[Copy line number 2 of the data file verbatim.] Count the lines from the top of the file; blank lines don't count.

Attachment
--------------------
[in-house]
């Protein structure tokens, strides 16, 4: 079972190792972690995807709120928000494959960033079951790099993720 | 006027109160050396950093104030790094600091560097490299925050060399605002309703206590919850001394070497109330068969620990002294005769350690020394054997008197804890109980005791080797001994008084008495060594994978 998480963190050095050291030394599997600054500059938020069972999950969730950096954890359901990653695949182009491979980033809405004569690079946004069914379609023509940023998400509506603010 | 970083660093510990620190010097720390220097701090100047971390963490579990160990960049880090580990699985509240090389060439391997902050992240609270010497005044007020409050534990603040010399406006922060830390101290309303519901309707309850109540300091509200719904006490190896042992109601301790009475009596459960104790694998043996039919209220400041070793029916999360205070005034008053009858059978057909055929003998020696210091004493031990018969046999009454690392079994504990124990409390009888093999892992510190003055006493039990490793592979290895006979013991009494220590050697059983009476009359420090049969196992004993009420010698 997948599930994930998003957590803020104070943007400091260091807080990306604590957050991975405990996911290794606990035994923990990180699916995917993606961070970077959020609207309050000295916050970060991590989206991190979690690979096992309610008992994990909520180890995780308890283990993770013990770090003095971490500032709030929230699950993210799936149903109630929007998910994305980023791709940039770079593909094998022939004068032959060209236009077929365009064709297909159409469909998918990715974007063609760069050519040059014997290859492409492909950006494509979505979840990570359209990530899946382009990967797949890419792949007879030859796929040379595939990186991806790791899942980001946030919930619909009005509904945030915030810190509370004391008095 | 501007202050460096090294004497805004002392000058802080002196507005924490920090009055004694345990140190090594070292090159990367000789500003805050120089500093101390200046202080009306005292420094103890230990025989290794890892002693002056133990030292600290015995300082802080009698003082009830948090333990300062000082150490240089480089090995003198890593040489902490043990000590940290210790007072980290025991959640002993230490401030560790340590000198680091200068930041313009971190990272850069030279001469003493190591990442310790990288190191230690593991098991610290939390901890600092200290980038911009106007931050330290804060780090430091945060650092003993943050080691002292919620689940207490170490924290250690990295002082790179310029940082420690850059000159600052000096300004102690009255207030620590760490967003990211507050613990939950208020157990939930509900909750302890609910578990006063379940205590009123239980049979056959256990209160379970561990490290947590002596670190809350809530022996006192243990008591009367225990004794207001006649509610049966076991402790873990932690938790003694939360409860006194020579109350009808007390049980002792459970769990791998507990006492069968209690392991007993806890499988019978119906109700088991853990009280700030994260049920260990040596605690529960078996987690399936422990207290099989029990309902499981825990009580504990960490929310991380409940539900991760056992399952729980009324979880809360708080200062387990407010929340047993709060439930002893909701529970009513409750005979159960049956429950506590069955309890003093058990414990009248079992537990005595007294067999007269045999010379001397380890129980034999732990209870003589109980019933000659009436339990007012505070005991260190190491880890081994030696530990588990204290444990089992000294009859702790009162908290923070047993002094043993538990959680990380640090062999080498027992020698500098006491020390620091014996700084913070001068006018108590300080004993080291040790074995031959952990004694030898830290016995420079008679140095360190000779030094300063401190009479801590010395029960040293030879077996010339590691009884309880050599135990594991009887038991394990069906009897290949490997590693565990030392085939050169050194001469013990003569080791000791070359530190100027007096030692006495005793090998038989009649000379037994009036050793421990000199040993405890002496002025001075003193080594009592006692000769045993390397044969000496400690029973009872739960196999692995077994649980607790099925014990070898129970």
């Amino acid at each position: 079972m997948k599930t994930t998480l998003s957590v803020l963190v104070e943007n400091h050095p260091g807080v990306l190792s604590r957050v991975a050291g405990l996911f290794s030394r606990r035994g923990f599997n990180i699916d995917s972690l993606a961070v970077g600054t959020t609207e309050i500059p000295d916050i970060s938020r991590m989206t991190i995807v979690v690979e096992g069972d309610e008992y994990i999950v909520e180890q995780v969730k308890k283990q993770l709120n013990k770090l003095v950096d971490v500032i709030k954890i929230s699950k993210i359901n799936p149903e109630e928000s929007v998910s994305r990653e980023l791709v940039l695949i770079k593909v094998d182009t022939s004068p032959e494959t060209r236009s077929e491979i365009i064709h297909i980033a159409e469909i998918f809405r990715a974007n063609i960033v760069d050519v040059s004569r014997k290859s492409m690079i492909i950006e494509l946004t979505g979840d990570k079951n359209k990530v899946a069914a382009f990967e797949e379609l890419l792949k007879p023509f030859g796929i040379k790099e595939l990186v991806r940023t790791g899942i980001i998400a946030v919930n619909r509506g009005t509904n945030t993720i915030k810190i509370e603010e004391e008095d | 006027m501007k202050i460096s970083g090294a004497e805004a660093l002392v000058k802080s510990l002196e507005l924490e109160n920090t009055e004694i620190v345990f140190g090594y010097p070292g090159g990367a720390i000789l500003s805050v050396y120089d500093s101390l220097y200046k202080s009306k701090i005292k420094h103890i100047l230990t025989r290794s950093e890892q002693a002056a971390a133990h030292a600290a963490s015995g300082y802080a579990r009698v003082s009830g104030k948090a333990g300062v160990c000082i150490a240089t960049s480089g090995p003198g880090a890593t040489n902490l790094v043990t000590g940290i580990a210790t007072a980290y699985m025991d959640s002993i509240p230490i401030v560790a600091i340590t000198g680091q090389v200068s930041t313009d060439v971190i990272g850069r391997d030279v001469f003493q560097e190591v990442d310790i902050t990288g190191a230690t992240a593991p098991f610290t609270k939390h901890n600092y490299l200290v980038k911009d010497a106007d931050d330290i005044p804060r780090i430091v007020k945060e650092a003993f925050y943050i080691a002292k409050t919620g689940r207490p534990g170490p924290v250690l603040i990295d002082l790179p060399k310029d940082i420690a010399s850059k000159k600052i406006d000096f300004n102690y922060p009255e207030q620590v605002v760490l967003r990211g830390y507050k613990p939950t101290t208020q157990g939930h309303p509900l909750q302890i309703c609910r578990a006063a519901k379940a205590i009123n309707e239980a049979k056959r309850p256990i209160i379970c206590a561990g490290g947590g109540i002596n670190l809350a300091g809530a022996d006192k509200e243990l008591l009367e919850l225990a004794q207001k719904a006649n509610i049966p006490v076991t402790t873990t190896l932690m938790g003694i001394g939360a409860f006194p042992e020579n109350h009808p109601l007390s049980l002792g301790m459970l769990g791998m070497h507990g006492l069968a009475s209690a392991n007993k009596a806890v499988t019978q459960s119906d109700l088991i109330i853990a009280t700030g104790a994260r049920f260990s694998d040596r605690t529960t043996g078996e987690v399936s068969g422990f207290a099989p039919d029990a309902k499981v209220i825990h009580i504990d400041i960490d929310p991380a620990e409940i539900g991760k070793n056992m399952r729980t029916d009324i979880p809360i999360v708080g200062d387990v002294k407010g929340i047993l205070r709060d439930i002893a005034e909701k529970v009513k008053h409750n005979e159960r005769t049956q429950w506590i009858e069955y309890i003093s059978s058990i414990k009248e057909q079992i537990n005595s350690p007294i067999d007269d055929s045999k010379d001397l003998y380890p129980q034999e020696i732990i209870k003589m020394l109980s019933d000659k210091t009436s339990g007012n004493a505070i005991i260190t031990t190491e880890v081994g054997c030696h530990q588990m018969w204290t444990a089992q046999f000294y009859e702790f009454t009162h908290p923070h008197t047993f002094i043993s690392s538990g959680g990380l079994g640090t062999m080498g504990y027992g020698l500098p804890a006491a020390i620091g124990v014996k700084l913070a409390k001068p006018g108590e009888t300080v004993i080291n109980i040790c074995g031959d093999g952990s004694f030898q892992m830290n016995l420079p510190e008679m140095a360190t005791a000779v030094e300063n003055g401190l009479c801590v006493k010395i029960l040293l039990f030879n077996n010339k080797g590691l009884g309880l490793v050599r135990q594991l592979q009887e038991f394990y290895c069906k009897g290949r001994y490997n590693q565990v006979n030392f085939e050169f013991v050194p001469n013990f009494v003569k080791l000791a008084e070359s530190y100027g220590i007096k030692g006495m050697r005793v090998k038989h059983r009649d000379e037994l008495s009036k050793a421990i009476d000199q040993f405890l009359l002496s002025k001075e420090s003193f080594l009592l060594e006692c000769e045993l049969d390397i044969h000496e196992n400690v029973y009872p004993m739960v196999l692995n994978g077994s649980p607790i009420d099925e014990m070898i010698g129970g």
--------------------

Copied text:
């Protein structure tokens, strides 16, 4: 079972190792972690995807709120928000494959960033079951790099993720 | 006027109160050396950093104030790094600091560097490299925050060399605002309703206590919850001394070497109330068969620990002294005769350690020394054997008197804890109980005791080797001994008084008495060594994978 998480963190050095050291030394599997600054500059938020069972999950969730950096954890359901990653695949182009491979980033809405004569690079946004069914379609023509940023998400509506603010 | 970083660093510990620190010097720390220097701090100047971390963490579990160990960049880090580990699985509240090389060439391997902050992240609270010497005044007020409050534990603040010399406006922060830390101290309303519901309707309850109540300091509200719904006490190896042992109601301790009475009596459960104790694998043996039919209220400041070793029916999360205070005034008053009858059978057909055929003998020696210091004493031990018969046999009454690392079994504990124990409390009888093999892992510190003055006493039990490793592979290895006979013991009494220590050697059983009476009359420090049969196992004993009420010698 997948599930994930998003957590803020104070943007400091260091807080990306604590957050991975405990996911290794606990035994923990990180699916995917993606961070970077959020609207309050000295916050970060991590989206991190979690690979096992309610008992994990909520180890995780308890283990993770013990770090003095971490500032709030929230699950993210799936149903109630929007998910994305980023791709940039770079593909094998022939004068032959060209236009077929365009064709297909159409469909998918990715974007063609760069050519040059014997290859492409492909950006494509979505979840990570359209990530899946382009990967797949890419792949007879030859796929040379595939990186991806790791899942980001946030919930619909009005509904945030915030810190509370004391008095 | 501007202050460096090294004497805004002392000058802080002196507005924490920090009055004694345990140190090594070292090159990367000789500003805050120089500093101390200046202080009306005292420094103890230990025989290794890892002693002056133990030292600290015995300082802080009698003082009830948090333990300062000082150490240089480089090995003198890593040489902490043990000590940290210790007072980290025991959640002993230490401030560790340590000198680091200068930041313009971190990272850069030279001469003493190591990442310790990288190191230690593991098991610290939390901890600092200290980038911009106007931050330290804060780090430091945060650092003993943050080691002292919620689940207490170490924290250690990295002082790179310029940082420690850059000159600052000096300004102690009255207030620590760490967003990211507050613990939950208020157990939930509900909750302890609910578990006063379940205590009123239980049979056959256990209160379970561990490290947590002596670190809350809530022996006192243990008591009367225990004794207001006649509610049966076991402790873990932690938790003694939360409860006194020579109350009808007390049980002792459970769990791998507990006492069968209690392991007993806890499988019978119906109700088991853990009280700030994260049920260990040596605690529960078996987690399936422990207290099989029990309902499981825990009580504990960490929310991380409940539900991760056992399952729980009324979880809360708080200062387990407010929340047993709060439930002893909701529970009513409750005979159960049956429950506590069955309890003093058990414990009248079992537990005595007294067999007269045999010379001397380890129980034999732990209870003589109980019933000659009436339990007012505070005991260190190491880890081994030696530990588990204290444990089992000294009859702790009162908290923070047993002094043993538990959680990380640090062999080498027992020698500098006491020390620091014996700084913070001068006018108590300080004993080291040790074995031959952990004694030898830290016995420079008679140095360190000779030094300063401190009479801590010395029960040293030879077996010339590691009884309880050599135990594991009887038991394990069906009897290949490997590693565990030392085939050169050194001469013990003569080791000791070359530190100027007096030692006495005793090998038989009649000379037994009036050793421990000199040993405890002496002025001075003193080594009592006692000769045993390397044969000496400690029973009872739960196999692995077994649980607790099925014990070898129970």